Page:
The Food and Drug Administration says it is preparing to launch a campaign to discourage teens from using e-cigarettes, also known as vaping. The FDA is also investigating the marketing strategies and impact of several vaping products, including the most popular e-cigarette, Juul, which is estimated to make up 72 percent of the e-cigarette market.
The agency says its new campaign is just part of its effort to find out why e-cigarette use is rampant among teenagers, and how to stop it. At the same time, parents are launching their own effort and asking why the government isn't doing more, reports CBS News' Anna Werner.
Meredith Berkman, a mother of four, says she couldn't sit and wait for the government to stop kids from using Juul. So she and two other moms recently launched the grassroots group Parents Against Vaping E-cigarettes to educate about the dangers of e-cigarettes, advocate against their use and lobby for legislative action.
"This is coming to epidemic proportions and it's dangerous," Berkman said. "I know what these teens are doing and I don't want my 11-year-old to get caught up in that either, and we have to act about that now."
The FDA says its campaign will use ads to try to convince teens not to vape. In April, the agency requested internal documents from Juul on areas including the company's research and marketing. Of particular concern to advocacy groups: prior social media campaigns using young models in groups and bright colors.
Back in June, Juul executive Ashley Gould told "CBS This Morning" the company had changed its marketing approach and did not mean to attract teens.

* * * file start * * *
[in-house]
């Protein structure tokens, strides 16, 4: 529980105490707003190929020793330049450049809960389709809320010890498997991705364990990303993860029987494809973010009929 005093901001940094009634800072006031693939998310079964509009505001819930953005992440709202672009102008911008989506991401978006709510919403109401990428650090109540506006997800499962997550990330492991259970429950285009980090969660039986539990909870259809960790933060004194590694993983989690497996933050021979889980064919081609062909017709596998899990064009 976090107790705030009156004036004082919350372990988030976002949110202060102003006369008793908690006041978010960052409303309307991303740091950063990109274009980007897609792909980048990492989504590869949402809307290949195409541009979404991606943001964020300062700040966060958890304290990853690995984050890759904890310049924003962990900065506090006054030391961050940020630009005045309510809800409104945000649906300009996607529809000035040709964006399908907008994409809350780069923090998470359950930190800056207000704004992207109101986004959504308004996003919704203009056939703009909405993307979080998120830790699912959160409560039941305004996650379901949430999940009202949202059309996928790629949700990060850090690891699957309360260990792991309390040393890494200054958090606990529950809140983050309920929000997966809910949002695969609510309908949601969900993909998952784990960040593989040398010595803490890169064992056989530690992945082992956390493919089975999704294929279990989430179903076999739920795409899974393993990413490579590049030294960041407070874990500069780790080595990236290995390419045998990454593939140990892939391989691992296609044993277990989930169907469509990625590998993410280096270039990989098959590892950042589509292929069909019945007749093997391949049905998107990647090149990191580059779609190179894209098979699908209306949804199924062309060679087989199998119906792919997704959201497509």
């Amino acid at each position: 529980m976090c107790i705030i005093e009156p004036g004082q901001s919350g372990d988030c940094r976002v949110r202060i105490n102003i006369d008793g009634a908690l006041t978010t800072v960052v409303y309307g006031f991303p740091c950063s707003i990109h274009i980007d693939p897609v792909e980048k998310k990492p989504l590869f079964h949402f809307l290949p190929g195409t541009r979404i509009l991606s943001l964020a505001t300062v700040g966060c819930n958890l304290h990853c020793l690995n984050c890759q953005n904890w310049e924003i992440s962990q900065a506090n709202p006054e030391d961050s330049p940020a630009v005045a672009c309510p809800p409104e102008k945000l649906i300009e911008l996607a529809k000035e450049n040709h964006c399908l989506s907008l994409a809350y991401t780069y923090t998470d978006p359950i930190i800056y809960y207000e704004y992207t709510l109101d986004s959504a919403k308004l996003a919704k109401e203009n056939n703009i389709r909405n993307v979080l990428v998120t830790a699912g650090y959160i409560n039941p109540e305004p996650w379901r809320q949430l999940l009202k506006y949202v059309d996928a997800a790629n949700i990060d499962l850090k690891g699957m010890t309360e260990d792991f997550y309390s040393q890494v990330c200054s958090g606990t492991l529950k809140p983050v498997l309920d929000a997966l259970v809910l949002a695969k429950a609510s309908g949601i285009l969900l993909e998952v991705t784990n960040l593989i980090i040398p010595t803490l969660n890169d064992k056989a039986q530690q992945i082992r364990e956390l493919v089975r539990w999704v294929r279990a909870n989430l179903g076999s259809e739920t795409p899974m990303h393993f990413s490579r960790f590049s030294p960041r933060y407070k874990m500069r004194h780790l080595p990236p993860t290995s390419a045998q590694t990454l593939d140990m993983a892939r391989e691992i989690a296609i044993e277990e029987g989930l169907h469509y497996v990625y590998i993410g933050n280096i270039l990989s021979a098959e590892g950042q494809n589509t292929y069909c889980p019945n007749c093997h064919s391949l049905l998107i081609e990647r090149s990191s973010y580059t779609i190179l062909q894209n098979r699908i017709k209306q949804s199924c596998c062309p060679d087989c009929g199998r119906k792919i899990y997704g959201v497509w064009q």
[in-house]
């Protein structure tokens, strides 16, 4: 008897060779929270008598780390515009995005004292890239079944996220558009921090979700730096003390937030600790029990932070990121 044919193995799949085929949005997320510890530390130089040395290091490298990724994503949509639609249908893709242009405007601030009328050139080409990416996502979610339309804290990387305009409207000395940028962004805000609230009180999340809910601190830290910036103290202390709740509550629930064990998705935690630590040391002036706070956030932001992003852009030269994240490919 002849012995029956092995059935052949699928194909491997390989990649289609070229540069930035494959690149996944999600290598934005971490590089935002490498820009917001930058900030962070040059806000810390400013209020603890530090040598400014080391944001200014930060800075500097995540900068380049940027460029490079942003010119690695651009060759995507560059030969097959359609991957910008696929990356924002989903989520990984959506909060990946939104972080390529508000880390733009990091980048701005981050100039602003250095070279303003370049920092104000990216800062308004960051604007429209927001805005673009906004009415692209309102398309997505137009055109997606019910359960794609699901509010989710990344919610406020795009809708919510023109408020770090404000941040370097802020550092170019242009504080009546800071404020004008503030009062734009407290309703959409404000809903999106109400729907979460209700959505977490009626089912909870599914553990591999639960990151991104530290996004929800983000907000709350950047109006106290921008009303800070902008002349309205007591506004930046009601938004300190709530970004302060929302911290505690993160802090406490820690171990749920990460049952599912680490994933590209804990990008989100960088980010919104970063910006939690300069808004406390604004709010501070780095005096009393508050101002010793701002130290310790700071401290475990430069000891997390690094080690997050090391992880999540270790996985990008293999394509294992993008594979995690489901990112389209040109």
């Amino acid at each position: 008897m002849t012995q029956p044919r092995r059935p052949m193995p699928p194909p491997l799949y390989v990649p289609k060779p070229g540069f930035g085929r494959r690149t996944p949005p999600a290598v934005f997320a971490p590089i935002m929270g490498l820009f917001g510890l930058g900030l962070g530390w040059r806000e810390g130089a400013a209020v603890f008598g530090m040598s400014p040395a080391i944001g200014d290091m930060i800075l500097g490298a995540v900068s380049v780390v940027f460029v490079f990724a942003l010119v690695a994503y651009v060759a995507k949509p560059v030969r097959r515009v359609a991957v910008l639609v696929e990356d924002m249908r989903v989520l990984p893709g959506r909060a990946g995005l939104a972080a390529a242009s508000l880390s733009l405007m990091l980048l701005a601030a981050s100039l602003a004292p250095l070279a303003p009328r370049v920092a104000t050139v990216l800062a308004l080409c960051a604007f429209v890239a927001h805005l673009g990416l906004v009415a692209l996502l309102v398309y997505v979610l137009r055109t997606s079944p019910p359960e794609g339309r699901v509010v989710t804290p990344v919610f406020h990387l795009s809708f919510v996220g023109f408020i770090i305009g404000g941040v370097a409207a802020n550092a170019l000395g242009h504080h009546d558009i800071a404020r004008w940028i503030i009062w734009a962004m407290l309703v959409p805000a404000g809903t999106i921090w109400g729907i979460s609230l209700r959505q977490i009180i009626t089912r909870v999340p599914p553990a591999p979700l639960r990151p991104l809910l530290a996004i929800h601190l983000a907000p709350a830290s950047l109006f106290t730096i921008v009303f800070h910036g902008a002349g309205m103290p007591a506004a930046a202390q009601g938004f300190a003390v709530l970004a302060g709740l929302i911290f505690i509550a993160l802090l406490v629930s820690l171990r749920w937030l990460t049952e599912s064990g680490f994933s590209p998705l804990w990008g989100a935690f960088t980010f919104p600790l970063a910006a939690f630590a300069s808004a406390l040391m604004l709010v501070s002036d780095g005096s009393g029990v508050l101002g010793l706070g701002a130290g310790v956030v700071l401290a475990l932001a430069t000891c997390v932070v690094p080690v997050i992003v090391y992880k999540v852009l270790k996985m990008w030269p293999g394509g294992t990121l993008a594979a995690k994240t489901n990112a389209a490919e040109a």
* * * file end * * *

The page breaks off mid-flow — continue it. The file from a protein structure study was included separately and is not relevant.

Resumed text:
"I will take the criticism that we should have known. I will take that criticism. But we know now. We're working very hard. And we are committed," Gould said.
In January of this year, Juul began a pilot program directed at schools, suggesting it could help discourage e-cigarette use. In emails obtained by CBS News, its consultant wrote the program was designed to "provide either an in-school program or a Saturday school alternative to discipline" and that Juul would fund the program. But some educators were skeptical and Juul has since dropped the idea, telling us in a statement, "We soon learned through feedback from schools, educators and policymakers that our efforts were largely discouraged."
"I'm not surprised that this program got bad reviews," said Matt Myers, president of the Campaign for Tobacco-Free Kids.
He says the Juul school program resembled prior tobacco industry efforts.
"School administrators wisely recognized that it's simply an effort to get the name of the company before kids in a favorable way. Thus it is responsible administrators who said, 'We don't want you in our schools, we will educate our children,"' Myers said.
Juul denies that it resembled prior tobacco industry programs. The company says it's working with the Iowa attorney general to stop teen use of Juul. It says it's also trying to restrict youth access to Juul and is focused on helping adult smokers switch to Juul from regular cigarettes.